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The 2014–15 Financial Crisis in Russia and the Foundations of Weak Monetary Power Autonomy in the International Political Economy
Stockholm University, Faculty of Social Sciences, Department of Economic History and International Relations. Södertörn University, Sweden.ORCID iD: 0000-0002-3557-1298
Number of Authors: 22019 (English)In: New Political Economy, ISSN 1356-3467, E-ISSN 1469-9923Article in journal (Refereed) Epub ahead of print
Abstract [en]

This article contributes to international political economy debates about the monetary power autonomy (MPA) of emerging market and developing countries (EMDs). The 2014-15 Russian financial crisis is used as a case study to explore why an accumulation of large international reserves does not provide protection against currency crises and macroeconomic adjustments in EMDs. The analysis centres on the interplay between two dimensions of MPA: the Power to Delay and the Power to Deflect adjustment costs. Two structural factors condition Russia's low MPA. First, the country's subordinated integration in global financial markets increases its financial vulnerability. The composition of external assets and liabilities, combined with cross-border capital flows, restrict the use of international reserves to delay currency crises. Second, the choice of a particular macroeconomic policy regime embraced the financialisation of the - mainly state-owned - Russian banking sector, thus making it difficult to transform liquidity inflows into credits for enterprises. Russia's main comparative advantage, hydrocarbon export revenues, is not exploited. The type of economy created due to the post-Communist transition means that provided excessive' liquidity remains in the financial system and is channelled into currency arbitrage. This factor increases exchange rate vulnerability and undermines Russia's MPA.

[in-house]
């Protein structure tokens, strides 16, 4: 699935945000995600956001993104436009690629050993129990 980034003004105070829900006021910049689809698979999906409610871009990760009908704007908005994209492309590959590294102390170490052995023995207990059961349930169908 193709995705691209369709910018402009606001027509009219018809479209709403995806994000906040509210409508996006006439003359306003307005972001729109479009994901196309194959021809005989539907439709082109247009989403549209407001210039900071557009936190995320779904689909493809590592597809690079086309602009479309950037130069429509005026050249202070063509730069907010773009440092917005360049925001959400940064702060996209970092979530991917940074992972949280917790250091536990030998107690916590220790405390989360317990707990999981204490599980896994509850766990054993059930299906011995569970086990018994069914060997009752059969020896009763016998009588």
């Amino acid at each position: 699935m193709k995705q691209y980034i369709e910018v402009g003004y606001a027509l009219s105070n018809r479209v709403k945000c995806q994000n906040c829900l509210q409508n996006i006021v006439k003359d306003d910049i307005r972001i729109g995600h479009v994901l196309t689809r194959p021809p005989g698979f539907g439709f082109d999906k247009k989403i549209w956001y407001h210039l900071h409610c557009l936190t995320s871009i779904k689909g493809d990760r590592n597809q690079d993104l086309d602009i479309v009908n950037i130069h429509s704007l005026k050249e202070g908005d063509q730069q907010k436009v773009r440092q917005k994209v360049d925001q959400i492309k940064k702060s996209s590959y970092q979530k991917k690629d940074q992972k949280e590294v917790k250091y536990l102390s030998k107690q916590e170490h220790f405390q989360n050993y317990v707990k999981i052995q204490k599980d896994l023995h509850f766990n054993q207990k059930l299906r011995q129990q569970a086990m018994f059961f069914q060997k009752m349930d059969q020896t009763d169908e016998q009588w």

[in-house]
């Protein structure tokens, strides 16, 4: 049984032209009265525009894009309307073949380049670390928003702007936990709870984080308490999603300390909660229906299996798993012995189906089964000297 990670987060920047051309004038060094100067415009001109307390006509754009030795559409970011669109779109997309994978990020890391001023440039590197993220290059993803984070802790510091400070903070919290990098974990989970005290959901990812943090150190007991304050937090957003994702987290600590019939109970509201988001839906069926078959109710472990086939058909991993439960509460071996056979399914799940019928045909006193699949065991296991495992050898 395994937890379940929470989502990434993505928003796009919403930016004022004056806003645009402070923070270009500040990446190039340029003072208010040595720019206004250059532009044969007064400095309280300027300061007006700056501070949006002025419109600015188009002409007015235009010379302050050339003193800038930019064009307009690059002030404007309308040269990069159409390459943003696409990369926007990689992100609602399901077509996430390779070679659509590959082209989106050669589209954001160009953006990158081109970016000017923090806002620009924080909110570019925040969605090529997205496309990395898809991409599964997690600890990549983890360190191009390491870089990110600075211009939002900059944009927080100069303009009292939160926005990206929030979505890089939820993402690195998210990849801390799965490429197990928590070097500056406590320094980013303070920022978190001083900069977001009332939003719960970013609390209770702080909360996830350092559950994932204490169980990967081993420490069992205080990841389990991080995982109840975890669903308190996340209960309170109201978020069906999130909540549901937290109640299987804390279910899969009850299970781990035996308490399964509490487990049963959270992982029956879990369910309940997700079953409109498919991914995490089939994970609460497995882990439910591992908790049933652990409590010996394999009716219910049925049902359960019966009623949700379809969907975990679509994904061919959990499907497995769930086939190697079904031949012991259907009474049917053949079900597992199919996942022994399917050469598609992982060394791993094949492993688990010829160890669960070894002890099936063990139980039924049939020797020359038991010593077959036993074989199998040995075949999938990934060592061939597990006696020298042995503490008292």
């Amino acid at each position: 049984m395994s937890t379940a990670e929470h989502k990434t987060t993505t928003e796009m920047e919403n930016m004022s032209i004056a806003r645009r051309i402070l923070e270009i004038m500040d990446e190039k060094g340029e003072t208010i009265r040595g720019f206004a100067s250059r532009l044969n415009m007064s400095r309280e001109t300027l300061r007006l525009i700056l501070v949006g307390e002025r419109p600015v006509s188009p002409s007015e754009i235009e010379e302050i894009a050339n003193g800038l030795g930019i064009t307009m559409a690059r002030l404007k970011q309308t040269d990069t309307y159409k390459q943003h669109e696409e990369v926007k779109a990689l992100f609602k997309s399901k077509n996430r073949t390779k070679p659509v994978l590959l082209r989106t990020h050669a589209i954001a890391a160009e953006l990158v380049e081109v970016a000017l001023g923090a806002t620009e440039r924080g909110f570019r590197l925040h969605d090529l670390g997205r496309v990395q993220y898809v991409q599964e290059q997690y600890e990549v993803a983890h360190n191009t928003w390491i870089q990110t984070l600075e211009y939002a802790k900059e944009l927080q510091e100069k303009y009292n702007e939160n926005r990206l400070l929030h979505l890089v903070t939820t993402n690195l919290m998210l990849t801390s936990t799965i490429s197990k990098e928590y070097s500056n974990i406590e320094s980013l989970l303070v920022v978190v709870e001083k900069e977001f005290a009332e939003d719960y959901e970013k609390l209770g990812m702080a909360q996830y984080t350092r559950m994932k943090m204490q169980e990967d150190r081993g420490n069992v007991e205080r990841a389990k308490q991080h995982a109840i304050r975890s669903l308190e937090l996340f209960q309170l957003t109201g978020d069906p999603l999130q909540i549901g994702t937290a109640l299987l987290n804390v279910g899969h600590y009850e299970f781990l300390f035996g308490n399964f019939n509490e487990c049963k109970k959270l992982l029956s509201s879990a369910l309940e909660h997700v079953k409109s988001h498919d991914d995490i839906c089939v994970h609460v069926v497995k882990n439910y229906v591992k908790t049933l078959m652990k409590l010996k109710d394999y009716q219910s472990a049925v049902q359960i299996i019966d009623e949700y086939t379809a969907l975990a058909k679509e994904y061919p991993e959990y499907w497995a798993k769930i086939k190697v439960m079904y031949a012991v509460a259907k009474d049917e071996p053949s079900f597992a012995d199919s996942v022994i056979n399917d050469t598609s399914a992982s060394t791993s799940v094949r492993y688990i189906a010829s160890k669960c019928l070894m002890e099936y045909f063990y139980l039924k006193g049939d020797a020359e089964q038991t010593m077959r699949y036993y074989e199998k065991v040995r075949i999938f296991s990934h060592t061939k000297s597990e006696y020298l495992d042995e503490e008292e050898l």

Place, publisher, year, edition, pages
2019.
Keywords [en]
International monetary power, Russian monetary policy, financial globalisation, currency crisis, financialisation
National Category
Economics and Business Political Science
Research subject
International Relations
Identifiers
URN: urn:nbn:se:su:diva-170193DOI: 10.1080/13563467.2019.1613349ISI: 000469548300001OAI: oai:DiVA.org:su-170193DiVA, id: diva2:1337824
Available from: 2019-07-17 Created: 2019-07-17 Last updated: 2020-02-24Bibliographically approved

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